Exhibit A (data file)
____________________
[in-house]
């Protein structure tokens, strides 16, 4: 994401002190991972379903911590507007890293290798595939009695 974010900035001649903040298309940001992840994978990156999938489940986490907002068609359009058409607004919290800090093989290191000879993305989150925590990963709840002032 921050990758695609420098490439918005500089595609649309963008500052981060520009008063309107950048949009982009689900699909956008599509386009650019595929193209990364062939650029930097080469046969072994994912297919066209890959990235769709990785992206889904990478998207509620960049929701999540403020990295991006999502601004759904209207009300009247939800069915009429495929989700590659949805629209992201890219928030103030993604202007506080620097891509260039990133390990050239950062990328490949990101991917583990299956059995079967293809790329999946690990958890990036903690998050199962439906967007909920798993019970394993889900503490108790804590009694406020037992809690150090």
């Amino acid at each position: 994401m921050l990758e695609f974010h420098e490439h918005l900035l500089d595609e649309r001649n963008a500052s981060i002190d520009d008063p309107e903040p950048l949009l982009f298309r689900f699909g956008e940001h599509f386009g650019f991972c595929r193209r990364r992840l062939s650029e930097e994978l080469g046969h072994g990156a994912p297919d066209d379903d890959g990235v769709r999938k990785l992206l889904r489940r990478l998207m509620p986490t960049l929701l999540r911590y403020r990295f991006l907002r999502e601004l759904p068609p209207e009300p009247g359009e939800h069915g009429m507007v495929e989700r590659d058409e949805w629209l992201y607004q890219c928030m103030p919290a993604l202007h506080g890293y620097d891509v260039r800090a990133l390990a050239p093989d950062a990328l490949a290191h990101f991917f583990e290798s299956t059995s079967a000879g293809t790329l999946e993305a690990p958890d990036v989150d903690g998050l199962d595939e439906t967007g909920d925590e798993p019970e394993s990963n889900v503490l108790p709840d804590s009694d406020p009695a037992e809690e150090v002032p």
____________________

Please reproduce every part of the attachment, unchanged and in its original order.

[in-house]
């Protein structure tokens, strides 16, 4: 994401002190991972379903911590507007890293290798595939009695 974010900035001649903040298309940001992840994978990156999938489940986490907002068609359009058409607004919290800090093989290191000879993305989150925590990963709840002032 921050990758695609420098490439918005500089595609649309963008500052981060520009008063309107950048949009982009689900699909956008599509386009650019595929193209990364062939650029930097080469046969072994994912297919066209890959990235769709990785992206889904990478998207509620960049929701999540403020990295991006999502601004759904209207009300009247939800069915009429495929989700590659949805629209992201890219928030103030993604202007506080620097891509260039990133390990050239950062990328490949990101991917583990299956059995079967293809790329999946690990958890990036903690998050199962439906967007909920798993019970394993889900503490108790804590009694406020037992809690150090």
């Amino acid at each position: 994401m921050l990758e695609f974010h420098e490439h918005l900035l500089d595609e649309r001649n963008a500052s981060i002190d520009d008063p309107e903040p950048l949009l982009f298309r689900f699909g956008e940001h599509f386009g650019f991972c595929r193209r990364r992840l062939s650029e930097e994978l080469g046969h072994g990156a994912p297919d066209d379903d890959g990235v769709r999938k990785l992206l889904r489940r990478l998207m509620p986490t960049l929701l999540r911590y403020r990295f991006l907002r999502e601004l759904p068609p209207e009300p009247g359009e939800h069915g009429m507007v495929e989700r590659d058409e949805w629209l992201y607004q890219c928030m103030p919290a993604l202007h506080g890293y620097d891509v260039r800090a990133l390990a050239p093989d950062a990328l490949a290191h990101f991917f583990e290798s299956t059995s079967a000879g293809t790329l999946e993305a690990p958890d990036v989150d903690g998050l199962d595939e439906t967007g909920d925590e798993p019970e394993s990963n889900v503490l108790p709840d804590s009694d406020p009695a037992e809690e150090v002032p």